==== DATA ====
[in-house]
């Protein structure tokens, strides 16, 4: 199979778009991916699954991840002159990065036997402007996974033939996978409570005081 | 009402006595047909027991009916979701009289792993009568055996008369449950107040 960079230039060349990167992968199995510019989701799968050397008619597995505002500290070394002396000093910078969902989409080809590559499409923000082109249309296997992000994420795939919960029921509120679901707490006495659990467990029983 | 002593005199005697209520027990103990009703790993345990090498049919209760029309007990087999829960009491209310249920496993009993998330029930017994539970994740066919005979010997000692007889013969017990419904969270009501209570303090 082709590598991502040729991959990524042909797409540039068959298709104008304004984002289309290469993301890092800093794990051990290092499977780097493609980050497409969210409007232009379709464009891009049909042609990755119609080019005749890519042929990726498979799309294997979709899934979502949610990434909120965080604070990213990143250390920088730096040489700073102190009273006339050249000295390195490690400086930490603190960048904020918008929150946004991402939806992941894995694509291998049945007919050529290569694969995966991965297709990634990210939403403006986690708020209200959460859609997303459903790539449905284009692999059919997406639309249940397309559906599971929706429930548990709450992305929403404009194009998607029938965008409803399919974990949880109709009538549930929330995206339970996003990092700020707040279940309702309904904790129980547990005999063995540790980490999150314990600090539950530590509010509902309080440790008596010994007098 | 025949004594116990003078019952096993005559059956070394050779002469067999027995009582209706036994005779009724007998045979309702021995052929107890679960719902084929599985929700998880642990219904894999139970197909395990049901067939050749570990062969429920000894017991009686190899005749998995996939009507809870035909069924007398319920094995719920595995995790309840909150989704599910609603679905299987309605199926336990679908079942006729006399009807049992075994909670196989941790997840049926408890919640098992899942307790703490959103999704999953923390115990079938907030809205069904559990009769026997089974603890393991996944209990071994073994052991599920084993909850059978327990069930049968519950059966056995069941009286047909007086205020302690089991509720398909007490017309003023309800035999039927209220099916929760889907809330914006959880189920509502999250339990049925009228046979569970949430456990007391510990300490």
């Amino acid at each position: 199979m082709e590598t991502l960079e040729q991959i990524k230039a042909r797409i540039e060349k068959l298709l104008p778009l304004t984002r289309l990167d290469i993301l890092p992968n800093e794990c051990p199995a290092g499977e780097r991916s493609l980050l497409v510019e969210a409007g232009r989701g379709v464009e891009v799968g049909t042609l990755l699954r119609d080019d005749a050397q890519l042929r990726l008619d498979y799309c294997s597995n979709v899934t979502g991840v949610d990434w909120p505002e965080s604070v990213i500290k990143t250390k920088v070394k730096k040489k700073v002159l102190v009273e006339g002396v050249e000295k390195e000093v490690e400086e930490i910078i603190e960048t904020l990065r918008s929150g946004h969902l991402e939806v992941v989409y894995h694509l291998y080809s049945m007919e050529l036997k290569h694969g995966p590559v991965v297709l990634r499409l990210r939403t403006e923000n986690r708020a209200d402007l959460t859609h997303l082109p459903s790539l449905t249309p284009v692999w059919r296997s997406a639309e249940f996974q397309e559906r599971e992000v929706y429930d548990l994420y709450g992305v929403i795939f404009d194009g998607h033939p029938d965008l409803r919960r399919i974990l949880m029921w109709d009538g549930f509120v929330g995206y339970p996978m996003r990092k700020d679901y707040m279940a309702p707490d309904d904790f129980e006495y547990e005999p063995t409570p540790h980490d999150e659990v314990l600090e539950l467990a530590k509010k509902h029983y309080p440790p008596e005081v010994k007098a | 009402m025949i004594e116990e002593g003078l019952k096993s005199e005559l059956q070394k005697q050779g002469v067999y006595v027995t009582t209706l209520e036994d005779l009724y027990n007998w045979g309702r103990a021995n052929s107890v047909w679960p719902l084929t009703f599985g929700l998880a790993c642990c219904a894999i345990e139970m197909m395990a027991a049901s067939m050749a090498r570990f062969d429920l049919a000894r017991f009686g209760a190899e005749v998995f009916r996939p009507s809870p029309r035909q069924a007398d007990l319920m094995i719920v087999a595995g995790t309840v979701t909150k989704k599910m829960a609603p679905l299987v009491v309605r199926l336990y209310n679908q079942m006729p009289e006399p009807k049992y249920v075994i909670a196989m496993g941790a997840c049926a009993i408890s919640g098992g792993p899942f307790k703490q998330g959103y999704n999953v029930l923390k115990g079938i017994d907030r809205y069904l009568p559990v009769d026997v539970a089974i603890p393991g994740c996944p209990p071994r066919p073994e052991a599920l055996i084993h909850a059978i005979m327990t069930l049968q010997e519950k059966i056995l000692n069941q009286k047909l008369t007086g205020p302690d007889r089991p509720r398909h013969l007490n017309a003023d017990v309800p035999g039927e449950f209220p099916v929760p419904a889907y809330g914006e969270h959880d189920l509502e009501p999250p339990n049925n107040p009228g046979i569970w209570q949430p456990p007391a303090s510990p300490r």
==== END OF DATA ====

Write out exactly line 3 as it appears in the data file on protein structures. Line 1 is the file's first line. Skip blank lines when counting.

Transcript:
């Amino acid at each position: 199979m082709e590598t991502l960079e040729q991959i990524k230039a042909r797409i540039e060349k068959l298709l104008p778009l304004t984002r289309l990167d290469i993301l890092p992968n800093e794990c051990p199995a290092g499977e780097r991916s493609l980050l497409v510019e969210a409007g232009r989701g379709v464009e891009v799968g049909t042609l990755l699954r119609d080019d005749a050397q890519l042929r990726l008619d498979y799309c294997s597995n979709v899934t979502g991840v949610d990434w909120p505002e965080s604070v990213i500290k990143t250390k920088v070394k730096k040489k700073v002159l102190v009273e006339g002396v050249e000295k390195e000093v490690e400086e930490i910078i603190e960048t904020l990065r918008s929150g946004h969902l991402e939806v992941v989409y894995h694509l291998y080809s049945m007919e050529l036997k290569h694969g995966p590559v991965v297709l990634r499409l990210r939403t403006e923000n986690r708020a209200d402007l959460t859609h997303l082109p459903s790539l449905t249309p284009v692999w059919r296997s997406a639309e249940f996974q397309e559906r599971e992000v929706y429930d548990l994420y709450g992305v929403i795939f404009d194009g998607h033939p029938d965008l409803r919960r399919i974990l949880m029921w109709d009538g549930f509120v929330g995206y339970p996978m996003r990092k700020d679901y707040m279940a309702p707490d309904d904790f129980e006495y547990e005999p063995t409570p540790h980490d999150e659990v314990l600090e539950l467990a530590k509010k509902h029983y309080p440790p008596e005081v010994k007098a | 009402m025949i004594e116990e002593g003078l019952k096993s005199e005559l059956q070394k005697q050779g002469v067999y006595v027995t009582t209706l209520e036994d005779l009724y027990n007998w045979g309702r103990a021995n052929s107890v047909w679960p719902l084929t009703f599985g929700l998880a790993c642990c219904a894999i345990e139970m197909m395990a027991a049901s067939m050749a090498r570990f062969d429920l049919a000894r017991f009686g209760a190899e005749v998995f009916r996939p009507s809870p029309r035909q069924a007398d007990l319920m094995i719920v087999a595995g995790t309840v979701t909150k989704k599910m829960a609603p679905l299987v009491v309605r199926l336990y209310n679908q079942m006729p009289e006399p009807k049992y249920v075994i909670a196989m496993g941790a997840c049926a009993i408890s919640g098992g792993p899942f307790k703490q998330g959103y999704n999953v029930l923390k115990g079938i017994d907030r809205y069904l009568p559990v009769d026997v539970a089974i603890p393991g994740c996944p209990p071994r066919p073994e052991a599920l055996i084993h909850a059978i005979m327990t069930l049968q010997e519950k059966i056995l000692n069941q009286k047909l008369t007086g205020p302690d007889r089991p509720r398909h013969l007490n017309a003023d017990v309800p035999g039927e449950f209220p099916v929760p419904a889907y809330g914006e969270h959880d189920l509502e009501p999250p339990n049925n107040p009228g046979i569970w209570q949430p456990p007391a303090s510990p300490r």